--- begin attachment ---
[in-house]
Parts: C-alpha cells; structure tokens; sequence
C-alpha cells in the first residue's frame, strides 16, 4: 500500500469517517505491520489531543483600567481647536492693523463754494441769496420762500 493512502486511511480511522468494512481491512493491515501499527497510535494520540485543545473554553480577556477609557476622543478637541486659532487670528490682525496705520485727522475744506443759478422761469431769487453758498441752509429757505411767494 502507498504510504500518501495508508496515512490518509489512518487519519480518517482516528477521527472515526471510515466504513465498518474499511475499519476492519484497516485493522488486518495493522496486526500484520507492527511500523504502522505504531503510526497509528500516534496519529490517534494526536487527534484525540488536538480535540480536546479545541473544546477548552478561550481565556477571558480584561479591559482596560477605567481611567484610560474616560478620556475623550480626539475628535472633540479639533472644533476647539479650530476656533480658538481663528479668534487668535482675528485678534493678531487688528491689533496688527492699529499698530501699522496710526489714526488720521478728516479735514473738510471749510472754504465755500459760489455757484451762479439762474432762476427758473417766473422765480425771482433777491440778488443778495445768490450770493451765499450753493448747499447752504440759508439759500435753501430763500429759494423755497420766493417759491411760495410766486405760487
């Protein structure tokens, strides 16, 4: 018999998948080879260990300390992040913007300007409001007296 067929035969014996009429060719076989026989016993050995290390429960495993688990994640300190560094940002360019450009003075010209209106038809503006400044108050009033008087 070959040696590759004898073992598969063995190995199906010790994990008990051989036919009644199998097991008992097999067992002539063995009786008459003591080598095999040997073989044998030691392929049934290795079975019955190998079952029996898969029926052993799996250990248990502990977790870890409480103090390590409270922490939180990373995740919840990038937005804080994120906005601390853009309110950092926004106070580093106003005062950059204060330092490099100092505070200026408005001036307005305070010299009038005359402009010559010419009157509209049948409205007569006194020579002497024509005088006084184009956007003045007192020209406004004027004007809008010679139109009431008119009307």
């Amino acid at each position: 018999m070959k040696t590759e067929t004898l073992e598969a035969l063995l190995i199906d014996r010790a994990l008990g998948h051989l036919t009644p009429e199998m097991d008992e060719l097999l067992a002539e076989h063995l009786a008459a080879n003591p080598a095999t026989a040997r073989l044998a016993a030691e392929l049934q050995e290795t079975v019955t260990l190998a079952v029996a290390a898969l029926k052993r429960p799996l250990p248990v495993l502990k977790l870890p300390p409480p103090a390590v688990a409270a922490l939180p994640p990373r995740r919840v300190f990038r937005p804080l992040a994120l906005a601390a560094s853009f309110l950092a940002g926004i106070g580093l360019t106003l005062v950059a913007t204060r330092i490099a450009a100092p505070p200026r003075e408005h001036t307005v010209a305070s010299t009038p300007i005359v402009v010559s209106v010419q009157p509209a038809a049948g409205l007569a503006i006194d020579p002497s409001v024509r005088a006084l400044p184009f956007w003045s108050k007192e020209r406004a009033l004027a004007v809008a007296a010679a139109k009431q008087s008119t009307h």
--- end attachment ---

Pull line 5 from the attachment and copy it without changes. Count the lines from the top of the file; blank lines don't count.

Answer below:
């Amino acid at each position: 018999m070959k040696t590759e067929t004898l073992e598969a035969l063995l190995i199906d014996r010790a994990l008990g998948h051989l036919t009644p009429e199998m097991d008992e060719l097999l067992a002539e076989h063995l009786a008459a080879n003591p080598a095999t026989a040997r073989l044998a016993a030691e392929l049934q050995e290795t079975v019955t260990l190998a079952v029996a290390a898969l029926k052993r429960p799996l250990p248990v495993l502990k977790l870890p300390p409480p103090a390590v688990a409270a922490l939180p994640p990373r995740r919840v300190f990038r937005p804080l992040a994120l906005a601390a560094s853009f309110l950092a940002g926004i106070g580093l360019t106003l005062v950059a913007t204060r330092i490099a450009a100092p505070p200026r003075e408005h001036t307005v010209a305070s010299t009038p300007i005359v402009v010559s209106v010419q009157p509209a038809a049948g409205l007569a503006i006194d020579p002497s409001v024509r005088a006084l400044p184009f956007w003045s108050k007192e020209r406004a009033l004027a004007v809008a007296a010679a139109k009431q008087s008119t009307h």